Why This Blog?

This blog is the repository of materials I use with my students to help them think about what schools and teaching may be like in the future. I will add materials as I find them. If you have suggestions for materials that should be included here, please let me know via Twitter @drjohnhadley or by Email.

I also use these materials to stimulate an ongoing conversation with students and faculty on two questions: How do we determine whether a teacher is "technologically literate"? and Must all teachers be "technologically literate"?

The first question is the result of thinking about the second which was the central issue addressed in a 2007 post by Karl Fisch, author of The Fischbowl and Director of Technology for Arapahoe High School in Littleton, Colorado: "Is It Okay to Be A Technologically Illiterate Teacher?"

Friday, October 29, 2010

Pushing Back on Mediocre Professors

Seth Godin
Pushing back on mediocre professors is reprinted here in its entirety.

College costs a fortune. It takes a lot of time and it takes a lot of money.

When a professor assigns you to send a blogger a list of vague and inane interview questions ("1. How did you get started in this field? 2. What type of training (education) does this field require? 3. What do you like best about your job? 4. what do you like least about your job?") I think you have an obligation to say, "Sir, I'm going to be in debt for ten years because of this degree. Perhaps you could give us an assignment that actually pushes us to solve interesting problems, overcome our fear or learn something that I could learn in no other way..."

When a professor spends hours in class going over concepts that are clearly covered in the textbook, I think you have an obligation to repeat the part about the debt and say, "perhaps you could assign this as homework and we could have an actual conversation in class..."

When you discover that one class after another has so many people in a giant room watching a tenured professor far far in the distance, perhaps you could mention the debt part to the dean and ask if the class could be on video so you could spend your money on interactions that actually changed your life.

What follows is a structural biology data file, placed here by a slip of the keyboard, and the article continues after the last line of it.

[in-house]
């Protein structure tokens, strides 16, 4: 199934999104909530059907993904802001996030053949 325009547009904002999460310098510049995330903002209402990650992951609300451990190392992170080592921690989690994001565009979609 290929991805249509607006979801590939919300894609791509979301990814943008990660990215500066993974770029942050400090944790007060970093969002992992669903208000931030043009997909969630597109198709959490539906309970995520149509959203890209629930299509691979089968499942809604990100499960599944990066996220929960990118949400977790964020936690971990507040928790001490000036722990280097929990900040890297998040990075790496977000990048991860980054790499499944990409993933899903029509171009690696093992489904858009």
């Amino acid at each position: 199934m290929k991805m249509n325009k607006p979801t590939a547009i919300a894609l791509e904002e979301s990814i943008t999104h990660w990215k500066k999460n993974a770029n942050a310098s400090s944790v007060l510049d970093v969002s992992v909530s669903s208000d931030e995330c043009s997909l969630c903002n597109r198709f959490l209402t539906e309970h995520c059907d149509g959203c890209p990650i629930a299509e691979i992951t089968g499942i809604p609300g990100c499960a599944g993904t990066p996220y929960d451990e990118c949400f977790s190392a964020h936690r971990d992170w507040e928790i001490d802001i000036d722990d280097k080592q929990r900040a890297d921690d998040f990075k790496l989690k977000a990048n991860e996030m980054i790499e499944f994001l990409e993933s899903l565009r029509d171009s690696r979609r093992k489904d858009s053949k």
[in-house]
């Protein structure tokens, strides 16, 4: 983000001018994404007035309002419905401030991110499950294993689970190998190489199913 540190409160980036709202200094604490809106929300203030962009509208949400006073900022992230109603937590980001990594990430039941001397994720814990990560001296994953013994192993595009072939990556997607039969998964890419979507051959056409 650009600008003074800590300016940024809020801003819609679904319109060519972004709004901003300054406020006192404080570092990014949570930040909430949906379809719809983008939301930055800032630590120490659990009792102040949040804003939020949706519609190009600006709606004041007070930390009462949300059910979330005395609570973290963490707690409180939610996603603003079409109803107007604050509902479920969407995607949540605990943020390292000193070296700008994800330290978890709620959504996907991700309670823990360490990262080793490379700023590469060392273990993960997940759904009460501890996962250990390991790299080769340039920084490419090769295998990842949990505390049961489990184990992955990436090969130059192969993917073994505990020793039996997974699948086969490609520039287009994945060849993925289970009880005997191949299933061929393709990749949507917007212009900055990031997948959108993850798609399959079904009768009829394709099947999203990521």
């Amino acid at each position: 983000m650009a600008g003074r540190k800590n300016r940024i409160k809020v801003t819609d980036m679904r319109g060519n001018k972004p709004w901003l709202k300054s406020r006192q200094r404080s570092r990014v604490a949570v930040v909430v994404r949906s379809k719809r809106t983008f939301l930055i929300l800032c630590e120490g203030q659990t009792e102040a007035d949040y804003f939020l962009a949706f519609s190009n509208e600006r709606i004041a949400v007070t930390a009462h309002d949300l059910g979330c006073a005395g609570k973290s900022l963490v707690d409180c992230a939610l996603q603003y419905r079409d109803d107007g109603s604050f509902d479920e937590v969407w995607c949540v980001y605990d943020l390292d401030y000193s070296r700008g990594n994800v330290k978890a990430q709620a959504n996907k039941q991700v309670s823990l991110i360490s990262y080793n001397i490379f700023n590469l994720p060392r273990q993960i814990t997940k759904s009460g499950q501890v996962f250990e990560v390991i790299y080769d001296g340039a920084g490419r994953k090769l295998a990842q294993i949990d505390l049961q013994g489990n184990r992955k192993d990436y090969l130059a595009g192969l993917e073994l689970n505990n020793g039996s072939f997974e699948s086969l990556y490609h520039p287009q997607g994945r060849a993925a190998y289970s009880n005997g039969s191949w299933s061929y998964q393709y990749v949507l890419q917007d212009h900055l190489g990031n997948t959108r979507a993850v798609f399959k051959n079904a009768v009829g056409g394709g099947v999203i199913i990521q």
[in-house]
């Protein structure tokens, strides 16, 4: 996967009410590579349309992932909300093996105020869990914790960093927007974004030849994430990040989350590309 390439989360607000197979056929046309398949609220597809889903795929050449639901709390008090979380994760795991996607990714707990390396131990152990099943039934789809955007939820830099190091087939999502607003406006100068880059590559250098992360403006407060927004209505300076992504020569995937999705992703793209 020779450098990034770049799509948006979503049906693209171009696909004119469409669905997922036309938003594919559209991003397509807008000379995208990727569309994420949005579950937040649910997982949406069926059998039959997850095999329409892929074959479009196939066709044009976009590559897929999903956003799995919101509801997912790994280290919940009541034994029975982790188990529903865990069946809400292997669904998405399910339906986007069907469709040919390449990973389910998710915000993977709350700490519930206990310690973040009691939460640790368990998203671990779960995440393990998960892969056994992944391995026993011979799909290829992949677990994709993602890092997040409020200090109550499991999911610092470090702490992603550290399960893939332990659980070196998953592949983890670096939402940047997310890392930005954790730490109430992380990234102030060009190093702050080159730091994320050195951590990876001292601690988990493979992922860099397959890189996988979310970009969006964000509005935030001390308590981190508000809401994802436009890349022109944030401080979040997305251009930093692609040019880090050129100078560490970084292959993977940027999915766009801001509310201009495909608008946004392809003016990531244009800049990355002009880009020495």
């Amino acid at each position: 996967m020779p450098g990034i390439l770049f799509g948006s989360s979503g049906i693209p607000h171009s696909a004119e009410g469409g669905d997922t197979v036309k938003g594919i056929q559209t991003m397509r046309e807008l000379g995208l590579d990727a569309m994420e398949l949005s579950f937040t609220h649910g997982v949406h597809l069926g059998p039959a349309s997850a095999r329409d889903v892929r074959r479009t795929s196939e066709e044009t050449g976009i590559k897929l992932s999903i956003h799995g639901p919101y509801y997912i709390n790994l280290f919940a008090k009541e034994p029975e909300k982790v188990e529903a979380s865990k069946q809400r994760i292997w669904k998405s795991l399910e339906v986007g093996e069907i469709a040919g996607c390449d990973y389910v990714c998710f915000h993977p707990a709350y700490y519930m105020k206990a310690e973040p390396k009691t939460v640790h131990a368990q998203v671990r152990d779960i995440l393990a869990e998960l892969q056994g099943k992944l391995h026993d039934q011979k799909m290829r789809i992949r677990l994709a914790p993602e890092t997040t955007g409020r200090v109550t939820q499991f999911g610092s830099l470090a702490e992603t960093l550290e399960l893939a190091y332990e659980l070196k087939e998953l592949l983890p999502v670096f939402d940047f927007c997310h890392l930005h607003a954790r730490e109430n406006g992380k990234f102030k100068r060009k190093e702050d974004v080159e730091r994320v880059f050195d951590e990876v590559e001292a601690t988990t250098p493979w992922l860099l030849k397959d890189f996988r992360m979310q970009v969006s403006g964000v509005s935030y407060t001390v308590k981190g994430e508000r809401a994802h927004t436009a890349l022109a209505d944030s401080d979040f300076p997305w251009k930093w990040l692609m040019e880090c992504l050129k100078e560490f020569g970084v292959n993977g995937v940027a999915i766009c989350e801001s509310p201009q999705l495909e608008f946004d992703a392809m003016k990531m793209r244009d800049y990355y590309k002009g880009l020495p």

The vast majority of email I get from college students is filled with disgust, disdain and frustration at how backwards the system is. Professors who neither read nor write blogs or current books in their field. Professors who rely on marketing textbooks that are advertising-based, despite the fact that virtually no professional marketers build their careers solely around advertising any longer. And most of all, about professors who treat new ideas or innovative ways of teaching with contempt.

"This is costing me a fortune, prof! Push us! Push yourself!"


  1. Dr. Strange, this is a great post! I really admire a professor who tells it like it really is. College shouldn't feel like a lot of money spent for a lot of wasted intellect, which is what it feels like to me a lot. EDM310 is hectic, tough, one of those, "I wish it would just be over" kind of classes, demanding, time consuming, and loaded with a ton of tech material/knowledge that I can't possibly digest in four months. That is what makes this class so great!

    You've convinced me, a long time ago it seems, that the use of technology in the schools is a must, not a maybe. I can't believe so many people are allowing their money to be spent on a less than quality, less engaging education, and that so many tenured professors are exactly like you said. Thanks for pushing! Making me push myself! And wishing it was all over, so that I can go get some more!

    1. It happens every day all over the United States at least.